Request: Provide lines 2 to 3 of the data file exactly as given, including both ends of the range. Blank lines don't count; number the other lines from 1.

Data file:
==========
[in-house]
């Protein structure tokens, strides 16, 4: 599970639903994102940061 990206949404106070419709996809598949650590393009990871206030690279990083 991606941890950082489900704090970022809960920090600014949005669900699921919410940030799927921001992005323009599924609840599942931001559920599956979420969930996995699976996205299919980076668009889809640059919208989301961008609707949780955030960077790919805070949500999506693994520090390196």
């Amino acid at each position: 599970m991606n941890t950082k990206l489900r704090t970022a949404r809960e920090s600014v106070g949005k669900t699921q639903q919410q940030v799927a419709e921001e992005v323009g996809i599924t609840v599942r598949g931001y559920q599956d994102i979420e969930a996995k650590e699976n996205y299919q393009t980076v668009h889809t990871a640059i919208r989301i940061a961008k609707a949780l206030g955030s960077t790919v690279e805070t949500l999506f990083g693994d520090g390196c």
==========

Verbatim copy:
């Protein structure tokens, strides 16, 4: 599970639903994102940061 990206949404106070419709996809598949650590393009990871206030690279990083 991606941890950082489900704090970022809960920090600014949005669900699921919410940030799927921001992005323009599924609840599942931001559920599956979420969930996995699976996205299919980076668009889809640059919208989301961008609707949780955030960077790919805070949500999506693994520090390196």
């Amino acid at each position: 599970m991606n941890t950082k990206l489900r704090t970022a949404r809960e920090s600014v106070g949005k669900t699921q639903q919410q940030v799927a419709e921001e992005v323009g996809i599924t609840v599942r598949g931001y559920q599956d994102i979420e969930a996995k650590e699976n996205y299919q393009t980076v668009h889809t990871a640059i919208r989301i940061a961008k609707a949780l206030g955030s960077t790919v690279e805070t949500l999506f990083g693994d520090g390196c």